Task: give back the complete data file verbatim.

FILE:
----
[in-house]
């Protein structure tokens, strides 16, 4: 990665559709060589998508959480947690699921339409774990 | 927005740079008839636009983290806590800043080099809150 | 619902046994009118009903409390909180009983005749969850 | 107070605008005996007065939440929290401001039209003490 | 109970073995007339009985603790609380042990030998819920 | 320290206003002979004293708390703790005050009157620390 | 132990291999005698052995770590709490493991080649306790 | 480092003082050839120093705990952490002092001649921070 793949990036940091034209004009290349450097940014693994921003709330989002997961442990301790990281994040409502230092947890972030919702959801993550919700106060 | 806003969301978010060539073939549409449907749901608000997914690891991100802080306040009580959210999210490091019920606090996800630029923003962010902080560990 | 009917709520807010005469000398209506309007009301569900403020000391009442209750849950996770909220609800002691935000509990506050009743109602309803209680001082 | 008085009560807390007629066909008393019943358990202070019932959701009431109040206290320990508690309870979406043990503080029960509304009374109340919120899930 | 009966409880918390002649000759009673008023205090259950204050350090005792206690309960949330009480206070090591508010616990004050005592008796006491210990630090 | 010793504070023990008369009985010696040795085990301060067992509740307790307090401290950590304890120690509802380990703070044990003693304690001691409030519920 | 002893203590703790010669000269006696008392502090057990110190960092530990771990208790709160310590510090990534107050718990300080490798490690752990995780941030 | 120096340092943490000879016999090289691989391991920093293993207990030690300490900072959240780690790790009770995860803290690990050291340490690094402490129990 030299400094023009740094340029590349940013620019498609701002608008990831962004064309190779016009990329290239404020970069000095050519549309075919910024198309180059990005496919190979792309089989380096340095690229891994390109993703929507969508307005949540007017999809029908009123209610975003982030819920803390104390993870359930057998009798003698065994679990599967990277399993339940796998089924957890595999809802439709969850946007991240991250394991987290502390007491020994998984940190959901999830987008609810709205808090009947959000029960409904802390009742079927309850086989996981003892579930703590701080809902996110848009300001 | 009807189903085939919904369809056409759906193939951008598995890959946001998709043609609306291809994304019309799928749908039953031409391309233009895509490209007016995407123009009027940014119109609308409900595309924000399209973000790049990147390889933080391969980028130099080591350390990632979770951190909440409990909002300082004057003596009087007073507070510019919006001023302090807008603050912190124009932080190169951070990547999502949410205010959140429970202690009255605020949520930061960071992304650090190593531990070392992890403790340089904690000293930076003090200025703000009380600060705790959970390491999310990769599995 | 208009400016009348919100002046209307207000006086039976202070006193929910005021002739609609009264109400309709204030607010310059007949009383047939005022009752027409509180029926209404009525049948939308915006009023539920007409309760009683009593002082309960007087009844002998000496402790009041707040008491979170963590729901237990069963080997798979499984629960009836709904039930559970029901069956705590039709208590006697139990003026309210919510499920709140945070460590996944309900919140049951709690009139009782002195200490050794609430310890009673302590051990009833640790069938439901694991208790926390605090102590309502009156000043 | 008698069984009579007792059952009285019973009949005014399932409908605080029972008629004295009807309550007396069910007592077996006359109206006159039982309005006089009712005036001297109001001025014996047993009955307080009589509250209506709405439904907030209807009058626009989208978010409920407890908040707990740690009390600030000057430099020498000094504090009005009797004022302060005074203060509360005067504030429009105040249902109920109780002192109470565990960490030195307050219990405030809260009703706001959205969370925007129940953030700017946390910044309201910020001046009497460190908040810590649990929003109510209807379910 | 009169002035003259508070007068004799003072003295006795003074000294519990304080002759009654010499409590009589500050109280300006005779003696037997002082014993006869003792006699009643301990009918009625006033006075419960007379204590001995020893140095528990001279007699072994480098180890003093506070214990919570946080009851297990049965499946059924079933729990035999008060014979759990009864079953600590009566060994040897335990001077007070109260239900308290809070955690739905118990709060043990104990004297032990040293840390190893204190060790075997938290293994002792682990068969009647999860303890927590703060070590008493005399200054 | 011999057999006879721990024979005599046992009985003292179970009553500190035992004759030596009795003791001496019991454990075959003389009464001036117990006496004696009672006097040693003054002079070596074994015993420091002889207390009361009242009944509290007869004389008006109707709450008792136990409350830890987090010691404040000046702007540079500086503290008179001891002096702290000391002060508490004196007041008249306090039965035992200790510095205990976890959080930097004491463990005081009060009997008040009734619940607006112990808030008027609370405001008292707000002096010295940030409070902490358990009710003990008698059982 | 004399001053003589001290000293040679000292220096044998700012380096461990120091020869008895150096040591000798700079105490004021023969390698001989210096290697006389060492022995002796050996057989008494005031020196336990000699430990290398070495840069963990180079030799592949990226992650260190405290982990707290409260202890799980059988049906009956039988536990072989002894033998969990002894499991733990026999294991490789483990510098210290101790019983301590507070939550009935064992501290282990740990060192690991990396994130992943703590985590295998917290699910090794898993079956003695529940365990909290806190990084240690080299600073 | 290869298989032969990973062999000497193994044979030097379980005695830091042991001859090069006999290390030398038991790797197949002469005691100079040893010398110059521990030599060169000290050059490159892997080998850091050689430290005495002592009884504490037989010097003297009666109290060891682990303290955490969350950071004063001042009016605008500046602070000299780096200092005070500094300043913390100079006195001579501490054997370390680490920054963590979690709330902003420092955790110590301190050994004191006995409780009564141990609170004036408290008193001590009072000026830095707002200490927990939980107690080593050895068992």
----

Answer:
[in-house]
């Protein structure tokens, strides 16, 4: 990665559709060589998508959480947690699921339409774990 | 927005740079008839636009983290806590800043080099809150 | 619902046994009118009903409390909180009983005749969850 | 107070605008005996007065939440929290401001039209003490 | 109970073995007339009985603790609380042990030998819920 | 320290206003002979004293708390703790005050009157620390 | 132990291999005698052995770590709490493991080649306790 | 480092003082050839120093705990952490002092001649921070 793949990036940091034209004009290349450097940014693994921003709330989002997961442990301790990281994040409502230092947890972030919702959801993550919700106060 | 806003969301978010060539073939549409449907749901608000997914690891991100802080306040009580959210999210490091019920606090996800630029923003962010902080560990 | 009917709520807010005469000398209506309007009301569900403020000391009442209750849950996770909220609800002691935000509990506050009743109602309803209680001082 | 008085009560807390007629066909008393019943358990202070019932959701009431109040206290320990508690309870979406043990503080029960509304009374109340919120899930 | 009966409880918390002649000759009673008023205090259950204050350090005792206690309960949330009480206070090591508010616990004050005592008796006491210990630090 | 010793504070023990008369009985010696040795085990301060067992509740307790307090401290950590304890120690509802380990703070044990003693304690001691409030519920 | 002893203590703790010669000269006696008392502090057990110190960092530990771990208790709160310590510090990534107050718990300080490798490690752990995780941030 | 120096340092943490000879016999090289691989391991920093293993207990030690300490900072959240780690790790009770995860803290690990050291340490690094402490129990 030299400094023009740094340029590349940013620019498609701002608008990831962004064309190779016009990329290239404020970069000095050519549309075919910024198309180059990005496919190979792309089989380096340095690229891994390109993703929507969508307005949540007017999809029908009123209610975003982030819920803390104390993870359930057998009798003698065994679990599967990277399993339940796998089924957890595999809802439709969850946007991240991250394991987290502390007491020994998984940190959901999830987008609810709205808090009947959000029960409904802390009742079927309850086989996981003892579930703590701080809902996110848009300001 | 009807189903085939919904369809056409759906193939951008598995890959946001998709043609609306291809994304019309799928749908039953031409391309233009895509490209007016995407123009009027940014119109609308409900595309924000399209973000790049990147390889933080391969980028130099080591350390990632979770951190909440409990909002300082004057003596009087007073507070510019919006001023302090807008603050912190124009932080190169951070990547999502949410205010959140429970202690009255605020949520930061960071992304650090190593531990070392992890403790340089904690000293930076003090200025703000009380600060705790959970390491999310990769599995 | 208009400016009348919100002046209307207000006086039976202070006193929910005021002739609609009264109400309709204030607010310059007949009383047939005022009752027409509180029926209404009525049948939308915006009023539920007409309760009683009593002082309960007087009844002998000496402790009041707040008491979170963590729901237990069963080997798979499984629960009836709904039930559970029901069956705590039709208590006697139990003026309210919510499920709140945070460590996944309900919140049951709690009139009782002195200490050794609430310890009673302590051990009833640790069938439901694991208790926390605090102590309502009156000043 | 008698069984009579007792059952009285019973009949005014399932409908605080029972008629004295009807309550007396069910007592077996006359109206006159039982309005006089009712005036001297109001001025014996047993009955307080009589509250209506709405439904907030209807009058626009989208978010409920407890908040707990740690009390600030000057430099020498000094504090009005009797004022302060005074203060509360005067504030429009105040249902109920109780002192109470565990960490030195307050219990405030809260009703706001959205969370925007129940953030700017946390910044309201910020001046009497460190908040810590649990929003109510209807379910 | 009169002035003259508070007068004799003072003295006795003074000294519990304080002759009654010499409590009589500050109280300006005779003696037997002082014993006869003792006699009643301990009918009625006033006075419960007379204590001995020893140095528990001279007699072994480098180890003093506070214990919570946080009851297990049965499946059924079933729990035999008060014979759990009864079953600590009566060994040897335990001077007070109260239900308290809070955690739905118990709060043990104990004297032990040293840390190893204190060790075997938290293994002792682990068969009647999860303890927590703060070590008493005399200054 | 011999057999006879721990024979005599046992009985003292179970009553500190035992004759030596009795003791001496019991454990075959003389009464001036117990006496004696009672006097040693003054002079070596074994015993420091002889207390009361009242009944509290007869004389008006109707709450008792136990409350830890987090010691404040000046702007540079500086503290008179001891002096702290000391002060508490004196007041008249306090039965035992200790510095205990976890959080930097004491463990005081009060009997008040009734619940607006112990808030008027609370405001008292707000002096010295940030409070902490358990009710003990008698059982 | 004399001053003589001290000293040679000292220096044998700012380096461990120091020869008895150096040591000798700079105490004021023969390698001989210096290697006389060492022995002796050996057989008494005031020196336990000699430990290398070495840069963990180079030799592949990226992650260190405290982990707290409260202890799980059988049906009956039988536990072989002894033998969990002894499991733990026999294991490789483990510098210290101790019983301590507070939550009935064992501290282990740990060192690991990396994130992943703590985590295998917290699910090794898993079956003695529940365990909290806190990084240690080299600073 | 290869298989032969990973062999000497193994044979030097379980005695830091042991001859090069006999290390030398038991790797197949002469005691100079040893010398110059521990030599060169000290050059490159892997080998850091050689430290005495002592009884504490037989010097003297009666109290060891682990303290955490969350950071004063001042009016605008500046602070000299780096200092005070500094300043913390100079006195001579501490054997370390680490920054963590979690709330902003420092955790110590301190050994004191006995409780009564141990609170004036408290008193001590009072000026830095707002200490927990939980107690080593050895068992």